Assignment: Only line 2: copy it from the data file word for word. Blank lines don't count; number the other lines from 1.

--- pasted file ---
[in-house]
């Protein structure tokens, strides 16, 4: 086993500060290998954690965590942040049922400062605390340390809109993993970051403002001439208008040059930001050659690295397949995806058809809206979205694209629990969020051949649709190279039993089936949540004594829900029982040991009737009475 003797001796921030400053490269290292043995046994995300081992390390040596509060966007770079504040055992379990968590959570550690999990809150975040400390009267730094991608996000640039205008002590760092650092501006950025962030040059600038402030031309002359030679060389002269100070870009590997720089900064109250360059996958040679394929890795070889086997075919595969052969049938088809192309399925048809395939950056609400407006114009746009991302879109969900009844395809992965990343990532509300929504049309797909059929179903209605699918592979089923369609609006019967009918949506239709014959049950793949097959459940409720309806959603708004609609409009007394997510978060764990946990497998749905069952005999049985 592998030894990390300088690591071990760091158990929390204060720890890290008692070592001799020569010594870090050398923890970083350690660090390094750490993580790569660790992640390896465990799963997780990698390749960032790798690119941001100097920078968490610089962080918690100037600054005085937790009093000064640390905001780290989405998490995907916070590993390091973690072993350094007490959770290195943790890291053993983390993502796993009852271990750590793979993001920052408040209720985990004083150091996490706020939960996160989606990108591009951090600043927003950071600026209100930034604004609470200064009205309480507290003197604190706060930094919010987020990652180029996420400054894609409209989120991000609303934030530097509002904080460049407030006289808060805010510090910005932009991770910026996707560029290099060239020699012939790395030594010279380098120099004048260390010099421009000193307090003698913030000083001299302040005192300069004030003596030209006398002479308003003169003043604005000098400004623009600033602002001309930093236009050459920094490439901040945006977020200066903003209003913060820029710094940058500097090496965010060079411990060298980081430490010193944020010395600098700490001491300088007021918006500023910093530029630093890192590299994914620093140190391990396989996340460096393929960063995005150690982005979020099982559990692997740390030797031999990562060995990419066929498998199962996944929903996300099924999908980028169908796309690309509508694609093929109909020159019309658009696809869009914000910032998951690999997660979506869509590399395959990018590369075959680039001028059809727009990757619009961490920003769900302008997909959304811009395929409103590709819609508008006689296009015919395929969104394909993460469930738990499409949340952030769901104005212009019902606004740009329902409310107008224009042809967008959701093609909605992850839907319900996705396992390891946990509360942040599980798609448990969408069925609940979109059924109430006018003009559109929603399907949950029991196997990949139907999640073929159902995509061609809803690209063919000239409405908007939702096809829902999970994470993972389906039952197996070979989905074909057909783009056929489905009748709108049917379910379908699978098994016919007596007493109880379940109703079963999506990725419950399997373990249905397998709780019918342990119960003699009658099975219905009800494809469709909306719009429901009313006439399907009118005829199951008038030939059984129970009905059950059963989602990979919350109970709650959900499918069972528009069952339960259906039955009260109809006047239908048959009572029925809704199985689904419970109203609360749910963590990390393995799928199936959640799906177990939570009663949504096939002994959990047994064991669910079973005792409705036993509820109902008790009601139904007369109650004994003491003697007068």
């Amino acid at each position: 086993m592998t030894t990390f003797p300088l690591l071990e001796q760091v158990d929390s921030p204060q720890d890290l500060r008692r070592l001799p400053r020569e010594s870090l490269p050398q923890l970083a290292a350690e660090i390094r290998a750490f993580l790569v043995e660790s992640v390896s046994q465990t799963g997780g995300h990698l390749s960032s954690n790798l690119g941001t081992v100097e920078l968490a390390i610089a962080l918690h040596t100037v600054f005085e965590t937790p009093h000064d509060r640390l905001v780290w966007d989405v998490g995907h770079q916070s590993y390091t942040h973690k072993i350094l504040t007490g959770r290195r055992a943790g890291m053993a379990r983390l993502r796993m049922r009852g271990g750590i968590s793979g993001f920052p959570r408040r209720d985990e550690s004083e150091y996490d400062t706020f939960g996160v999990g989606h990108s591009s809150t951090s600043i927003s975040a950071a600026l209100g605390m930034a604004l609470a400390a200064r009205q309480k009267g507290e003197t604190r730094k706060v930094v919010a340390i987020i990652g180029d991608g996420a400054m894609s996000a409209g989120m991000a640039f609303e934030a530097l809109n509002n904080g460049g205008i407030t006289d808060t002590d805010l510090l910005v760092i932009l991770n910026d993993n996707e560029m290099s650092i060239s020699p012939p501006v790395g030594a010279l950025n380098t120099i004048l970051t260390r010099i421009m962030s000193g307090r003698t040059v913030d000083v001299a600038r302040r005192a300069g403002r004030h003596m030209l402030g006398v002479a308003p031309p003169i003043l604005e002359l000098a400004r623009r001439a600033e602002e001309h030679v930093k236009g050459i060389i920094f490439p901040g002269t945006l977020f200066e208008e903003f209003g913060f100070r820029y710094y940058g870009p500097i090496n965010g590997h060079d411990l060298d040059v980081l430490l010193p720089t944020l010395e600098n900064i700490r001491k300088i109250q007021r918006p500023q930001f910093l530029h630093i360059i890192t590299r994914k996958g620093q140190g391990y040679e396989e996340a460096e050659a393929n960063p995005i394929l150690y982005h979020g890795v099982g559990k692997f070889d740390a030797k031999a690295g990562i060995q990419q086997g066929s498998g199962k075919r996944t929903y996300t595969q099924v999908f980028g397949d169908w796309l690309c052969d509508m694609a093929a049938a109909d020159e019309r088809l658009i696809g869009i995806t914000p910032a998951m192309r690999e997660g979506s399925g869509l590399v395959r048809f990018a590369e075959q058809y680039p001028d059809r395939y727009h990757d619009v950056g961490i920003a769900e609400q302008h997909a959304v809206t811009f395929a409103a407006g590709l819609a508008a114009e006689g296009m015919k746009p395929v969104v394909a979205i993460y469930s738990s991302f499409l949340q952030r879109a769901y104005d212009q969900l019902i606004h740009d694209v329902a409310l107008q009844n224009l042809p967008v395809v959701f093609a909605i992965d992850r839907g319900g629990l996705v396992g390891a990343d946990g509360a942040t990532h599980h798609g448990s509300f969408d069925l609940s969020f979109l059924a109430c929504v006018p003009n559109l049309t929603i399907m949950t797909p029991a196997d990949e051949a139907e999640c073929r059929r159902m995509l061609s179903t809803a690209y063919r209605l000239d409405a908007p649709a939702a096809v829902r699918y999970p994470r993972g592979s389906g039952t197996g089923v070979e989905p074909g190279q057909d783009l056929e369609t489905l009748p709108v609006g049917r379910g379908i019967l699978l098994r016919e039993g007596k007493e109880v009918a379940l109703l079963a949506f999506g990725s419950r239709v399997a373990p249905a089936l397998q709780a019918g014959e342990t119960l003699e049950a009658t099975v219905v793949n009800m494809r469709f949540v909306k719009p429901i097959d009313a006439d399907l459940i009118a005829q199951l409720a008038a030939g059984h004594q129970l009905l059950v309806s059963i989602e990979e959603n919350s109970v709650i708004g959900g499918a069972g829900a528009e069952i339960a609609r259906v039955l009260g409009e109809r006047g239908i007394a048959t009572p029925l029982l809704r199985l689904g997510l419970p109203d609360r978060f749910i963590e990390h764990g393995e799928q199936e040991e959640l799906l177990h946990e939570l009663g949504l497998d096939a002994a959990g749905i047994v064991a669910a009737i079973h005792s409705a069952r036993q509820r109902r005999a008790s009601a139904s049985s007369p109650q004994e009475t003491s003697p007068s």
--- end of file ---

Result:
């Protein structure tokens, strides 16, 4: 086993500060290998954690965590942040049922400062605390340390809109993993970051403002001439208008040059930001050659690295397949995806058809809206979205694209629990969020051949649709190279039993089936949540004594829900029982040991009737009475 003797001796921030400053490269290292043995046994995300081992390390040596509060966007770079504040055992379990968590959570550690999990809150975040400390009267730094991608996000640039205008002590760092650092501006950025962030040059600038402030031309002359030679060389002269100070870009590997720089900064109250360059996958040679394929890795070889086997075919595969052969049938088809192309399925048809395939950056609400407006114009746009991302879109969900009844395809992965990343990532509300929504049309797909059929179903209605699918592979089923369609609006019967009918949506239709014959049950793949097959459940409720309806959603708004609609409009007394997510978060764990946990497998749905069952005999049985 592998030894990390300088690591071990760091158990929390204060720890890290008692070592001799020569010594870090050398923890970083350690660090390094750490993580790569660790992640390896465990799963997780990698390749960032790798690119941001100097920078968490610089962080918690100037600054005085937790009093000064640390905001780290989405998490995907916070590993390091973690072993350094007490959770290195943790890291053993983390993502796993009852271990750590793979993001920052408040209720985990004083150091996490706020939960996160989606990108591009951090600043927003950071600026209100930034604004609470200064009205309480507290003197604190706060930094919010987020990652180029996420400054894609409209989120991000609303934030530097509002904080460049407030006289808060805010510090910005932009991770910026996707560029290099060239020699012939790395030594010279380098120099004048260390010099421009000193307090003698913030000083001299302040005192300069004030003596030209006398002479308003003169003043604005000098400004623009600033602002001309930093236009050459920094490439901040945006977020200066903003209003913060820029710094940058500097090496965010060079411990060298980081430490010193944020010395600098700490001491300088007021918006500023910093530029630093890192590299994914620093140190391990396989996340460096393929960063995005150690982005979020099982559990692997740390030797031999990562060995990419066929498998199962996944929903996300099924999908980028169908796309690309509508694609093929109909020159019309658009696809869009914000910032998951690999997660979506869509590399395959990018590369075959680039001028059809727009990757619009961490920003769900302008997909959304811009395929409103590709819609508008006689296009015919395929969104394909993460469930738990499409949340952030769901104005212009019902606004740009329902409310107008224009042809967008959701093609909605992850839907319900996705396992390891946990509360942040599980798609448990969408069925609940979109059924109430006018003009559109929603399907949950029991196997990949139907999640073929159902995509061609809803690209063919000239409405908007939702096809829902999970994470993972389906039952197996070979989905074909057909783009056929489905009748709108049917379910379908699978098994016919007596007493109880379940109703079963999506990725419950399997373990249905397998709780019918342990119960003699009658099975219905009800494809469709909306719009429901009313006439399907009118005829199951008038030939059984129970009905059950059963989602990979919350109970709650959900499918069972528009069952339960259906039955009260109809006047239908048959009572029925809704199985689904419970109203609360749910963590990390393995799928199936959640799906177990939570009663949504096939002994959990047994064991669910079973005792409705036993509820109902008790009601139904007369109650004994003491003697007068």